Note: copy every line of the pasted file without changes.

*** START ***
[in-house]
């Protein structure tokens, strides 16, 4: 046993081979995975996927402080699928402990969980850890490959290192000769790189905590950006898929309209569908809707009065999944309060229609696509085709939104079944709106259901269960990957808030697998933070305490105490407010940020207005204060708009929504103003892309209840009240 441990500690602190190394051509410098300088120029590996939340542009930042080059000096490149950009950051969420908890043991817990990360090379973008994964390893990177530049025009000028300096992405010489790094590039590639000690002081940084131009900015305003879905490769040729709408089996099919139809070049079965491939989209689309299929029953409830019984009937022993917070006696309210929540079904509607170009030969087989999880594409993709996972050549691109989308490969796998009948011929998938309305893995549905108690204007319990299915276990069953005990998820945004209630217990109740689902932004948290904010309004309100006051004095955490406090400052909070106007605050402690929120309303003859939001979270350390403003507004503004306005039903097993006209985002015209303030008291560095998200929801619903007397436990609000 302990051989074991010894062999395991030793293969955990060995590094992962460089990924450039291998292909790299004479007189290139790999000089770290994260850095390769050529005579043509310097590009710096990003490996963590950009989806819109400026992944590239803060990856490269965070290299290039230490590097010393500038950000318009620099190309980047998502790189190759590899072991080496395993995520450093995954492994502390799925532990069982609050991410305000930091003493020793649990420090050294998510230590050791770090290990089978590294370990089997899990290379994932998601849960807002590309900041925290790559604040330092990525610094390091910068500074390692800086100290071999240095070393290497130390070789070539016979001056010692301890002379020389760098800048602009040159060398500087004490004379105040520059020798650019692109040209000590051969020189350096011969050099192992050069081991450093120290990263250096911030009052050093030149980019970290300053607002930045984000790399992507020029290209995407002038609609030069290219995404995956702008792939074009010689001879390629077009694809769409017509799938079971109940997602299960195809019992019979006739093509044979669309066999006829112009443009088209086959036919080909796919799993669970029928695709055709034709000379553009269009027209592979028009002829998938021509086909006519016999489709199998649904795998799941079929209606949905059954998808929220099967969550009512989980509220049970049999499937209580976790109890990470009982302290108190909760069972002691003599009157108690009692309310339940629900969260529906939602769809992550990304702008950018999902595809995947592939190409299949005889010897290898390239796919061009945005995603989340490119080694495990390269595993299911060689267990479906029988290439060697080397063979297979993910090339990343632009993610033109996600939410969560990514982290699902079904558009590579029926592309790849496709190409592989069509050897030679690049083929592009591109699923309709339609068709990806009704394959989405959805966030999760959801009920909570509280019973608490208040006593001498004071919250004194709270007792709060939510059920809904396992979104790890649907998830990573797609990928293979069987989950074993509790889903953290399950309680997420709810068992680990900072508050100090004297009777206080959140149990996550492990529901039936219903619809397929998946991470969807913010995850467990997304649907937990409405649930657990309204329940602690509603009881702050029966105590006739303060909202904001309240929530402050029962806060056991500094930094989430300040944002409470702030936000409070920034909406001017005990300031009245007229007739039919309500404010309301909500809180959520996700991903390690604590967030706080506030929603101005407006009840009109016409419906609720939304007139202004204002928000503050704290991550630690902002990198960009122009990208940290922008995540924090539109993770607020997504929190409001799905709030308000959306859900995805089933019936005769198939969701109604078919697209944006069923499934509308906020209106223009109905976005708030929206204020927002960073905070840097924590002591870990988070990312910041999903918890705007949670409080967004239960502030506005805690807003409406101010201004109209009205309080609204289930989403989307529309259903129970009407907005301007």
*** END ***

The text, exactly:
[in-house]
């Protein structure tokens, strides 16, 4: 046993081979995975996927402080699928402990969980850890490959290192000769790189905590950006898929309209569908809707009065999944309060229609696509085709939104079944709106259901269960990957808030697998933070305490105490407010940020207005204060708009929504103003892309209840009240 441990500690602190190394051509410098300088120029590996939340542009930042080059000096490149950009950051969420908890043991817990990360090379973008994964390893990177530049025009000028300096992405010489790094590039590639000690002081940084131009900015305003879905490769040729709408089996099919139809070049079965491939989209689309299929029953409830019984009937022993917070006696309210929540079904509607170009030969087989999880594409993709996972050549691109989308490969796998009948011929998938309305893995549905108690204007319990299915276990069953005990998820945004209630217990109740689902932004948290904010309004309100006051004095955490406090400052909070106007605050402690929120309303003859939001979270350390403003507004503004306005039903097993006209985002015209303030008291560095998200929801619903007397436990609000 302990051989074991010894062999395991030793293969955990060995590094992962460089990924450039291998292909790299004479007189290139790999000089770290994260850095390769050529005579043509310097590009710096990003490996963590950009989806819109400026992944590239803060990856490269965070290299290039230490590097010393500038950000318009620099190309980047998502790189190759590899072991080496395993995520450093995954492994502390799925532990069982609050991410305000930091003493020793649990420090050294998510230590050791770090290990089978590294370990089997899990290379994932998601849960807002590309900041925290790559604040330092990525610094390091910068500074390692800086100290071999240095070393290497130390070789070539016979001056010692301890002379020389760098800048602009040159060398500087004490004379105040520059020798650019692109040209000590051969020189350096011969050099192992050069081991450093120290990263250096911030009052050093030149980019970290300053607002930045984000790399992507020029290209995407002038609609030069290219995404995956702008792939074009010689001879390629077009694809769409017509799938079971109940997602299960195809019992019979006739093509044979669309066999006829112009443009088209086959036919080909796919799993669970029928695709055709034709000379553009269009027209592979028009002829998938021509086909006519016999489709199998649904795998799941079929209606949905059954998808929220099967969550009512989980509220049970049999499937209580976790109890990470009982302290108190909760069972002691003599009157108690009692309310339940629900969260529906939602769809992550990304702008950018999902595809995947592939190409299949005889010897290898390239796919061009945005995603989340490119080694495990390269595993299911060689267990479906029988290439060697080397063979297979993910090339990343632009993610033109996600939410969560990514982290699902079904558009590579029926592309790849496709190409592989069509050897030679690049083929592009591109699923309709339609068709990806009704394959989405959805966030999760959801009920909570509280019973608490208040006593001498004071919250004194709270007792709060939510059920809904396992979104790890649907998830990573797609990928293979069987989950074993509790889903953290399950309680997420709810068992680990900072508050100090004297009777206080959140149990996550492990529901039936219903619809397929998946991470969807913010995850467990997304649907937990409405649930657990309204329940602690509603009881702050029966105590006739303060909202904001309240929530402050029962806060056991500094930094989430300040944002409470702030936000409070920034909406001017005990300031009245007229007739039919309500404010309301909500809180959520996700991903390690604590967030706080506030929603101005407006009840009109016409419906609720939304007139202004204002928000503050704290991550630690902002990198960009122009990208940290922008995540924090539109993770607020997504929190409001799905709030308000959306859900995805089933019936005769198939969701109604078919697209944006069923499934509308906020209106223009109905976005708030929206204020927002960073905070840097924590002591870990988070990312910041999903918890705007949670409080967004239960502030506005805690807003409406101010201004109209009205309080609204289930989403989307529309259903129970009407907005301007």